Common Terms You Might Need to Know
A pattern day trader (PDT) is a regulatory designation for those traders or investors that execute four or more day trades during five business days’ time using a margin accountr. The number of day trades must constitute more than 6% of the margin account's total trade activity during that five-day window. If this occurs, the trader's account will be flagged as a PDT by their broker. The PDT designation places certain restrictions on further trading and is in place to discourage investors from trading excessively.
There are brokers that do not adhere to the PDT rule.
A pattern day trader is a day trader who purchases and sells the same security on the same day in a margin account. Pattern day traders must also have more than six percent of those trades occur in the same margin account for the same period to be considered separate from a standard day trader. These securities can include stock options and short sales, as long as they occur on the same day. If there is a margin call, the pattern day trader will have five business days to answer it. Their trading will be restricted to that of two times the maintenance margin until the call has been met. Failing to address this issue after five business days will result in a 90-day cash restricted account status, or until such time that the issues have been resolved.
The designation is determined by the Financial Industry Regulatory Authority (FINRA) and differs from that of a standard day trader by the amount of day trades completed in a time frame. Although both groups have mandatory minimum assets that must be held in their margin accounts, a pattern day trader must hold at least $25,000 in their account. That amount need not necessarily be cash; it can be a combination of cash and eligible securities. If the equity in the account drops below $25,000 they will be prohibited from making any further day trades until the balance is brought back up.
Forex (FX) is the marketplace where various national currencies are traded. The forex market is the largest, most liquid market in the world, with trillions of dollars changing hands every day. There is no centralized location, rather the forex market is an electronic network of banks, brokers, institutions, and individual traders (mostly trading through brokers or banks).
Many entities, from financial institutions to individual investors, have currency needs, and may also speculate on the direction of a particular pair of currencies movement. They post their orders to buy and sell currencies on the network so they can interact with other currency orders from other parties.
The forex market is open 24 hours a day, five days a week, except for holidays. Currencies may still trade on a holiday if at least the country/global market is open for business.
A trading platform is software used for trading: opening, closing, and managing market positions through a financial intermediary such as an online broker. Online trading platforms are frequently offered by brokers either for free or at a discount rate in exchange for maintaining a funded account and/or making a specified number of trades per month. The best trading platforms offer a mix of robust features and low fees.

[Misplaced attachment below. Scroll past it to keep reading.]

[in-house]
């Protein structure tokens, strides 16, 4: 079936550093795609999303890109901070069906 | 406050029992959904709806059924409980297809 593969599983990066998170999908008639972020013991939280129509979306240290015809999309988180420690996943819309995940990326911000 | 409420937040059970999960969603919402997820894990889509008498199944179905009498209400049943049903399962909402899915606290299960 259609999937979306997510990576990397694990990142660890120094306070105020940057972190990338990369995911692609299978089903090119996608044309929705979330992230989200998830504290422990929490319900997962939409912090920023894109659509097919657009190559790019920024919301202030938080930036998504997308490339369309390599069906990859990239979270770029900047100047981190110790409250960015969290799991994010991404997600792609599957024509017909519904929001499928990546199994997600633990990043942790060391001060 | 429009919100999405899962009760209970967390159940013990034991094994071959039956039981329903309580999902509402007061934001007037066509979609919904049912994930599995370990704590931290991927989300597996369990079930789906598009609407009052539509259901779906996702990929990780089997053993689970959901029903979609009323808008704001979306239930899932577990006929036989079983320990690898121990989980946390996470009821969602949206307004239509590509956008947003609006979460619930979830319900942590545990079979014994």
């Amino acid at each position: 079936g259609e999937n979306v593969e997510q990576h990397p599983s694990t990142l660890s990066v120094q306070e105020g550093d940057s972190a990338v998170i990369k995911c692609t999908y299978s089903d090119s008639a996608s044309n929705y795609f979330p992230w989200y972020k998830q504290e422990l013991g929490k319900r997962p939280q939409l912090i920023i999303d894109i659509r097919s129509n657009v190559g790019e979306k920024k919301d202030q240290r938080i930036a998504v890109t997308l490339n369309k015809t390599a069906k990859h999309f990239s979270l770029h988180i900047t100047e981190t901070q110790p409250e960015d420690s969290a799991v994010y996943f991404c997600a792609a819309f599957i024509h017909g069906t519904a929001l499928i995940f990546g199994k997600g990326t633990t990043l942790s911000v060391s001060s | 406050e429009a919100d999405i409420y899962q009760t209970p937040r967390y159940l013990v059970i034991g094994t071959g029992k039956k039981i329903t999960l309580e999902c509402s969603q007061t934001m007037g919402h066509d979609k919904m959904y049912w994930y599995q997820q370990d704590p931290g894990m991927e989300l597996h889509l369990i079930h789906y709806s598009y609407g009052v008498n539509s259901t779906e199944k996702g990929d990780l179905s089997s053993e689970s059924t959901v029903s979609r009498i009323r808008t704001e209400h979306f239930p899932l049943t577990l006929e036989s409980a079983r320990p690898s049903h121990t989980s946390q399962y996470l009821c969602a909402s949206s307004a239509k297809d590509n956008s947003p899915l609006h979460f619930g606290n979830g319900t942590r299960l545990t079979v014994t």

We recommend TDAmeritrade for those with accounts above $25k, or those that do not plan on trading more than 3 times per week.
If you plan on being an active day trader with less than $25k, we recommend F1Trade.com
Paper trading is another term for simulated trading, whereby individuals can buy and sell securities without risking real money. While it’s possible to backtest trading strategies, traders may be tempted to use past information to make current trades—known as the look-ahead bias—while the wrong backtesting dataset could involve a survivorship bias. Survivorship bias is the tendency to view the performance of existing funds in the market as a representative sample.
Investors may be able to simulate trading with a simple spreadsheet or even pen-and-paper, but day traders would have quite a difficult time recording hundreds or thousands of transactions per day by hand and calculating their gains and losses. Fortunately, many online brokers and some financial publications offer paper trading accounts for individuals to practice with before committing real capital to the market. This allows them to test out strategies and practice using the software itself.
Day traders should ideally paper trade with the same day trading broker they plan to use for their live account since it will be as close to reality as possible.
A market order is a request by an investor – usually made through a broker or brokerage service – to buy or sell a security at the best available price in the current market. It is widely considered the fastest and most reliable way to enter or exit a trade and provides the most likely method of getting in or out of a trade quickly. For many large-cap liquid stocks, market orders fill nearly instantaneously.
A market order is considered the most basic of all orders. It is meant to be executed as quickly as possible at the current asking price for a security. That is why certain brokerages include trading applications with a buy/sell button. Hitting this button generally executes a market order. In most cases, market orders incur the lowest commissions of any order type, as they require very little work from either a broker.